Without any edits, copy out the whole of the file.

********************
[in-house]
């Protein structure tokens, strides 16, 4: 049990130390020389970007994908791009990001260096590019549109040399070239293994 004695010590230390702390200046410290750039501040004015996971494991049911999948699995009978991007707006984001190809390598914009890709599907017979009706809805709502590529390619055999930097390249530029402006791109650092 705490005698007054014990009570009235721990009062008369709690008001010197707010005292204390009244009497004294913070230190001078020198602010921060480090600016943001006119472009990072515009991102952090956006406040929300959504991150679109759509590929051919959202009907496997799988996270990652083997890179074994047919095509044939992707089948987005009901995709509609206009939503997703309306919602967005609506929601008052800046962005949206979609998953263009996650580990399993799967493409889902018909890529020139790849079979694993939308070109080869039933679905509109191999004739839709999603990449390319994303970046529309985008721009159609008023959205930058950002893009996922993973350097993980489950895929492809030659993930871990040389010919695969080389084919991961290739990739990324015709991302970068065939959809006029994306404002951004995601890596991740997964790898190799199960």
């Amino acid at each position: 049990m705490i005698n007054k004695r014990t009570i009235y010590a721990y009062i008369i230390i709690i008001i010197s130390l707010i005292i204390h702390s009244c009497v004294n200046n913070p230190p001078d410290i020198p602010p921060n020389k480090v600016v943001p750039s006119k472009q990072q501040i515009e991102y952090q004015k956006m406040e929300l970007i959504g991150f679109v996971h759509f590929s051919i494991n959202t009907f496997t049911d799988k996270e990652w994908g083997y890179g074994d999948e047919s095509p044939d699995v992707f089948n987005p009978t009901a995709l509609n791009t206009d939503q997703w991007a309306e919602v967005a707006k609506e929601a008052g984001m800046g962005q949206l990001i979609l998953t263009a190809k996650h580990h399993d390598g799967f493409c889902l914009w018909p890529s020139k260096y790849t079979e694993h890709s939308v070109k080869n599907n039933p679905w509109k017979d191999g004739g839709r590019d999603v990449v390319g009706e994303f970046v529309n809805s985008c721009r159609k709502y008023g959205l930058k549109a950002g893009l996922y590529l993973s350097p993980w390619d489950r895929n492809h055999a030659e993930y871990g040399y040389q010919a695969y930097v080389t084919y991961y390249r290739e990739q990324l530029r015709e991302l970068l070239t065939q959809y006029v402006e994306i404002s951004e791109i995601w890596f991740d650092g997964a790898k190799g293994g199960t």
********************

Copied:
[in-house]
């Protein structure tokens, strides 16, 4: 049990130390020389970007994908791009990001260096590019549109040399070239293994 004695010590230390702390200046410290750039501040004015996971494991049911999948699995009978991007707006984001190809390598914009890709599907017979009706809805709502590529390619055999930097390249530029402006791109650092 705490005698007054014990009570009235721990009062008369709690008001010197707010005292204390009244009497004294913070230190001078020198602010921060480090600016943001006119472009990072515009991102952090956006406040929300959504991150679109759509590929051919959202009907496997799988996270990652083997890179074994047919095509044939992707089948987005009901995709509609206009939503997703309306919602967005609506929601008052800046962005949206979609998953263009996650580990399993799967493409889902018909890529020139790849079979694993939308070109080869039933679905509109191999004739839709999603990449390319994303970046529309985008721009159609008023959205930058950002893009996922993973350097993980489950895929492809030659993930871990040389010919695969080389084919991961290739990739990324015709991302970068065939959809006029994306404002951004995601890596991740997964790898190799199960």
């Amino acid at each position: 049990m705490i005698n007054k004695r014990t009570i009235y010590a721990y009062i008369i230390i709690i008001i010197s130390l707010i005292i204390h702390s009244c009497v004294n200046n913070p230190p001078d410290i020198p602010p921060n020389k480090v600016v943001p750039s006119k472009q990072q501040i515009e991102y952090q004015k956006m406040e929300l970007i959504g991150f679109v996971h759509f590929s051919i494991n959202t009907f496997t049911d799988k996270e990652w994908g083997y890179g074994d999948e047919s095509p044939d699995v992707f089948n987005p009978t009901a995709l509609n791009t206009d939503q997703w991007a309306e919602v967005a707006k609506e929601a008052g984001m800046g962005q949206l990001i979609l998953t263009a190809k996650h580990h399993d390598g799967f493409c889902l914009w018909p890529s020139k260096y790849t079979e694993h890709s939308v070109k080869n599907n039933p679905w509109k017979d191999g004739g839709r590019d999603v990449v390319g009706e994303f970046v529309n809805s985008c721009r159609k709502y008023g959205l930058k549109a950002g893009l996922y590529l993973s350097p993980w390619d489950r895929n492809h055999a030659e993930y871990g040399y040389q010919a695969y930097v080389t084919y991961y390249r290739e990739q990324l530029r015709e991302l970068l070239t065939q959809y006029v402006e994306i404002s951004e791109i995601w890596f991740d650092g997964a790898k190799g293994g199960t």